Snakebite Victim Thanks EMS

He is now training for ambulance work


 
 

Adam Duvernay | | Wednesday, June 24, 2009


NEW ORLEANS -- When a water moccasin sank its fangs into a toddler's foot and put an abrupt end to a July 4, 1991, barbecue near Abita Springs, an entire family feared for the life of the 17-month-old child.

His heart stopped beating twice during the episode, but thanks to a team of medical professionals, the baby boy was standing up in his crib at Children's Hospital within two days.

Now, 18 years later, that same boy is alive, well and training to save lives in the same way he was once saved.

After all these years, Kyle Bennett, a lifelong St. Tammany Parish resident, is still thankful to the men and women who rescued him on that summer day, and on Tuesday he was finally given the opportunity to say so in person.

At Acadian's Emergency Medical Service Academy near Covington, where Bennett is training to serve as an ambulance operator, the young man was reunited with the doctor, EMS operators and emergency dispatcher who treated his snakebite. With his family, friends and classmates all present, Bennett showed his appreciation to the staff.

"I feel relieved to know that they know I am thankful, and that I'm using my second chance at life to give back and do something useful," Bennett said.

Bennett, 19, began training at Acadian's EMS Academy this month and will continue until mid-August, when he'll start his pre-medical undergraduate study at Southeastern Louisiana University. While in school, Bennett will work as an ambulance operator before going on to medical school.

"Kyle has the skill and the talent to become a health care professional," said Andy Bruch, an education coordinator at Acadian's EMS Academy who organized Tuesday's gathering. "I know he has his family's support."

Bennett said the snakebite incident that almost killed him was an important factor in choosing a career in the medical field, but his mother's battles with epilepsy and lupus also have given him the drive to care for the sick.

"I'm proud of him for going into the health care field," said his mother, Augusta Taylor. "He's always known about his close encounter with the snake, and he's always wanted to give back."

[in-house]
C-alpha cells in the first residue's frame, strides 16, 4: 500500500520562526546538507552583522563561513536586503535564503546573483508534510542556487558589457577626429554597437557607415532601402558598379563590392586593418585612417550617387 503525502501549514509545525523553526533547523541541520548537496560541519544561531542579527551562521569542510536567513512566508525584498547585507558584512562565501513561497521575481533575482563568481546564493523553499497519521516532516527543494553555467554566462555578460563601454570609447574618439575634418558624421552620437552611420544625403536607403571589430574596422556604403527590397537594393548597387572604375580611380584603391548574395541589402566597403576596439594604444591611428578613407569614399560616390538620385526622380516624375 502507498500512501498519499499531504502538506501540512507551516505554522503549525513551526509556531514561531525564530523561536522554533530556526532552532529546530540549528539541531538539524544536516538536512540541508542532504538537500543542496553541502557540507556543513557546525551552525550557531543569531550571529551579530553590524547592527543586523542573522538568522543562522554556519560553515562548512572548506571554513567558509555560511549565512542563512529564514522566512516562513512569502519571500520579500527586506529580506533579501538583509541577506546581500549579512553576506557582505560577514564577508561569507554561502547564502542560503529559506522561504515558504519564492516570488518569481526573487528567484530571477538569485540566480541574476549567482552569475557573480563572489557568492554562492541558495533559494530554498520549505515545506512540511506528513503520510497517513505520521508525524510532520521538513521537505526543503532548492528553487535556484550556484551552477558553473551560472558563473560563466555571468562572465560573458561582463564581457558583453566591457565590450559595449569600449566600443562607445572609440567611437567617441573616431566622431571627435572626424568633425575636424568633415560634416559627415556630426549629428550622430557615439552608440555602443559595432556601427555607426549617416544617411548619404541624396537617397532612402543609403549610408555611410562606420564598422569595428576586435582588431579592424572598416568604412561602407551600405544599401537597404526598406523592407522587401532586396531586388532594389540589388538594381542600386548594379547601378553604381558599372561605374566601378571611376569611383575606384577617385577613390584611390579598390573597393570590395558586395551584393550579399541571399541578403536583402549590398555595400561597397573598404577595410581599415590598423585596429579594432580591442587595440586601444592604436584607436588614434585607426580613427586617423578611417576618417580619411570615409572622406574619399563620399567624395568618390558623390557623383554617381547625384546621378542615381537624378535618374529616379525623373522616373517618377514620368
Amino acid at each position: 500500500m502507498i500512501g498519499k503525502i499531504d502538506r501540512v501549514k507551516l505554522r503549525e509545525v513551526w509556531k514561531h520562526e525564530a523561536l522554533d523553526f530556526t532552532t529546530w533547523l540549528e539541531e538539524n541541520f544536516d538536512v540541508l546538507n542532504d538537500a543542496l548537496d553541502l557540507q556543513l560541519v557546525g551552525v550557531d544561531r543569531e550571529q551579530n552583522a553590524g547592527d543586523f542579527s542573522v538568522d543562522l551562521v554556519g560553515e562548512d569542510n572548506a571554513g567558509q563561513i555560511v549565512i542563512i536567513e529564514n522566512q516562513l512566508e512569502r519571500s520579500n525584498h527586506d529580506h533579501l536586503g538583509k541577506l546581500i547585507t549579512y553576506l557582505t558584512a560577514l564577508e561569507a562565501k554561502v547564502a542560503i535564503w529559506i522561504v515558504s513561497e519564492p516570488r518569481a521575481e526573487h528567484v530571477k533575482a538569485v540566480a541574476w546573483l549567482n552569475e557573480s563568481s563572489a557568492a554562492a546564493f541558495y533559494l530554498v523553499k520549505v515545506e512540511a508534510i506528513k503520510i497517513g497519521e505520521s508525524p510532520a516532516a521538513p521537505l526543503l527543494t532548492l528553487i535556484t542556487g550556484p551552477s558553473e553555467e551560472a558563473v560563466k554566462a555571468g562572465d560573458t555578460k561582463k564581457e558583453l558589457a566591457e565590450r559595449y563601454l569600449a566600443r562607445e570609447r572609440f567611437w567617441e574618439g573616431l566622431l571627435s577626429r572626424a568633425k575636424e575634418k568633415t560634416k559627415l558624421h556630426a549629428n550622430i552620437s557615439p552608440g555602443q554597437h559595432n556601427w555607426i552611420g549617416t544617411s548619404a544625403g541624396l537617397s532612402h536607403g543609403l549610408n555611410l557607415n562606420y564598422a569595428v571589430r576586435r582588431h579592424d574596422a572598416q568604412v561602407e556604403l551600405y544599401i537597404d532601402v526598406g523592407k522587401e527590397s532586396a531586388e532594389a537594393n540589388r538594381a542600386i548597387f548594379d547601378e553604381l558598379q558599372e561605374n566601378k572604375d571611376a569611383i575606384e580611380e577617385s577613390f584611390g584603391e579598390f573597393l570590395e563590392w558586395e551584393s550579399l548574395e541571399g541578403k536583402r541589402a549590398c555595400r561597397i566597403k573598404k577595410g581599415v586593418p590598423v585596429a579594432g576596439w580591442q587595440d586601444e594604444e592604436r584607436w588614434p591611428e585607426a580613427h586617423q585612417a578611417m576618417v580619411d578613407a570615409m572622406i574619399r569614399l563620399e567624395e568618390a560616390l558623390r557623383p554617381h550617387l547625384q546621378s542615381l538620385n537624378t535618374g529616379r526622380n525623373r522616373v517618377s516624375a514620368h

Though he survived to become a normal, healthy young man, the 1991 incident was dramatic enough to earn it a spot on the television series Rescue 911, which aired just two months later. During the reunion celebration, everyone gathered to watch the episode.

At the barbecue, the family fun was broken by the cries of then-17-month-old Bennett. The curious child had found a cottonmouth coiled in the backyard grass. The snake bit the child when he got too close.

Once Bennett had been snatched away to safety, his mother was on the phone with a 911 dispatcher. Taylor, an active nurse, said she knew quick action was essential to saving her child's life.

Meanwhile, Joe Taylor, Augusta Taylor's cousin, killed the snake. Without a weapon, Joe Taylor stomped on the reptile until it was dead.

"It might not have been the smart thing to do, but with the adrenaline flowing you don't think anymore, you just act." Joe Taylor said.

Within 19 minutes, an ambulance was on the scene, where the EMS operators found Bennett still conscious and crying with a black, swollen leg.

George Schwindling took Bennett and his mother into the ambulance and applied ice packs and constricting bands to the child's leg to stop the flow of venom while the ambulance rushed to St. Tammany Parish Hospital in Covington. Schwindling, who now works for Acadian Ambulance, said he wasn't sure the baby would pull through at the time.

When Bennett reached the hospital, he was brought to Dr. Philip Gardner, the on-call general medicine surgeon. Because the boy's leg was swollen and the family had the foresight to bring the dead snake in a jar, Gardner said he was able to quickly size up the situation and administer an anti-venom.

Gardner shook hands with Bennett for the first time Tuesday. "It is very gratifying to see him alive and healthy," Gardner said. "It makes me remember why I really got into medicine. It's nice to have someone say 'thank you.' "




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